Calling back from the days of MSN and many late-night deep conversations, I recall how worried I was to actually tell the people that mattered, individually, about who I really was and how relieved I felt to unburden myself with something lumbered on me from birth. By the end of year 10 I was fairly sure everyone knew, even those outside of my friendship group even who I I didn’t officially “come out” to – but at that point I just didn’t care. The often falsely dramatic and uncomfortable coming out experience is not something any straight person has to consider. I’ve always felt I was happy being myself and that those who have known me well will probably suss things out for themselves. I acted how I wanted, and didn’t worry about being treated a certain way, mainly because I wasn’t being treated any differently before.
By year twelve I’d had one or two people come to me, and ask me for advice on ‘how to come out’. The best thing I could tell them was to just be themselves, because the most awful feeling in life is being unable to be your truest self.
Sarah, Cardiff – Bordeaux Politics Programme, First Year
I guess the first, and most important step towards coming out is self-acceptance. Probably because I grew up in a tolerant and broadly open-minded environment, I had always considered having homosexual experiences as a possibility. Therefore, although I had felt heterosexual so far, and had never even been attracted to a person of the same sex before, accepting I had this huge crush on a girl was in the end pretty easy. I have to say, however, that I am also very lucky this happened while I was far from all of my friends and family; past the initial surprise, I was able to explore this new aspect of myself, free from pressure or the fear of judgement your entourage can sometimes bring.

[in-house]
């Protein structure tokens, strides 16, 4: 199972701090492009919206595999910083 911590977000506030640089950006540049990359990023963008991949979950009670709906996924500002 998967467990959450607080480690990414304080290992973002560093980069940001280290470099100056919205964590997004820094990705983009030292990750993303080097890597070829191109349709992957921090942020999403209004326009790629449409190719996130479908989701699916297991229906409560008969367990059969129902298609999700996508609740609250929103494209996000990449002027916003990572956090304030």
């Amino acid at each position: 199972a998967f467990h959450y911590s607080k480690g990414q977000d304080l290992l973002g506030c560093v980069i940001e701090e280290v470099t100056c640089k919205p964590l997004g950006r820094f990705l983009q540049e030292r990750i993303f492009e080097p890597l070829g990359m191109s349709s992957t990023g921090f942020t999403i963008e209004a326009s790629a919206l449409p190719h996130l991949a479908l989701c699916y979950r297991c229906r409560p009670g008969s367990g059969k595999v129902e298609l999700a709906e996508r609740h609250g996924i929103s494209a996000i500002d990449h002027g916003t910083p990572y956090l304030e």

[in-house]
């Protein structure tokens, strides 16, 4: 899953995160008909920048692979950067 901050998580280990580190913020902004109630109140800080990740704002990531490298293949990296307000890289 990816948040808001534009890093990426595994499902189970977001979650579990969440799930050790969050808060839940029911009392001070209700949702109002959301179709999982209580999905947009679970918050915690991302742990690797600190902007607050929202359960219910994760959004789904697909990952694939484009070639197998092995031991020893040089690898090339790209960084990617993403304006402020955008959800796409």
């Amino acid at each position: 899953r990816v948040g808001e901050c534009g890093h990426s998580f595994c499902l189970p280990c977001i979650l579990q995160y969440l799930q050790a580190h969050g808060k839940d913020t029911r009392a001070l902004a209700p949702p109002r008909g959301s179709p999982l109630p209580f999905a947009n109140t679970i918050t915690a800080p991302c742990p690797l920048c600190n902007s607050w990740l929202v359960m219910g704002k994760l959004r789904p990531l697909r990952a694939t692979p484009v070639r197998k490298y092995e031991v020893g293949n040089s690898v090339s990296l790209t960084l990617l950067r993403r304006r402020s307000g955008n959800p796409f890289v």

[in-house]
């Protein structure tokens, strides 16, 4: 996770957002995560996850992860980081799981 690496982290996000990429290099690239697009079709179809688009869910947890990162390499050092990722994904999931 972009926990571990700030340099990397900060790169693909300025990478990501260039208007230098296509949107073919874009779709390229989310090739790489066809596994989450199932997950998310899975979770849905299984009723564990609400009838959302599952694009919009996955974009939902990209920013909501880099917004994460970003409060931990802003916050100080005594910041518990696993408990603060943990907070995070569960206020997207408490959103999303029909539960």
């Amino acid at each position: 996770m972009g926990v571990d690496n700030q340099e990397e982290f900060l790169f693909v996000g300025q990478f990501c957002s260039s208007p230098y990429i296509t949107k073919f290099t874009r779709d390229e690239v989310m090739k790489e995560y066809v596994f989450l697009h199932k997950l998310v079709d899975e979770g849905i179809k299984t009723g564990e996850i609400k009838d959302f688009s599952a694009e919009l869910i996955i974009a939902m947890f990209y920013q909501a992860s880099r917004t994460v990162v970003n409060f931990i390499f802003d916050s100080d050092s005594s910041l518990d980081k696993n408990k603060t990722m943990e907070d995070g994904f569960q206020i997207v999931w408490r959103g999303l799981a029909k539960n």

There was definitely more to it than exploration though; after a few weeks, I realized not only that I had actual feelings for this girl, but also that they were reciprocal. That’s when things became a bit more complicated. Although she never asked me to clearly define what I was, I felt the need to; both to feel more credible and to make sense of these unprecedented feelings. Looking back now, I am starting to understand that I won’t be able to say whether I am bisexual or lesbian before long. I don’t personally need to know precisely what I am, neither does my girlfriend – we’re in love and that’s far enough for us, as for a vast majority of our friends.
However, I can tell that to my parents, who had always known me with boys, this doesn’t feel completely “normal” – hence my mom’s 15 minute-long nervous laugh after I told her that no, I wasn’t kidding. They’re still in the process of digesting the news, which I understand, particularly as I am unable right now to tell them what I am exactly. Again, I am lucky that all they want is to see me happy, whomever I am with. They are afraid though, because they know, just as I do, that even in 2015, some people might reject me, simply for loving a girl. But I hope to turn the tables, and to help build a world in which one won’t have to define whathe/she/they are; in which there will be no need to “come out”; in which my relationship will be seen only as what it is – love.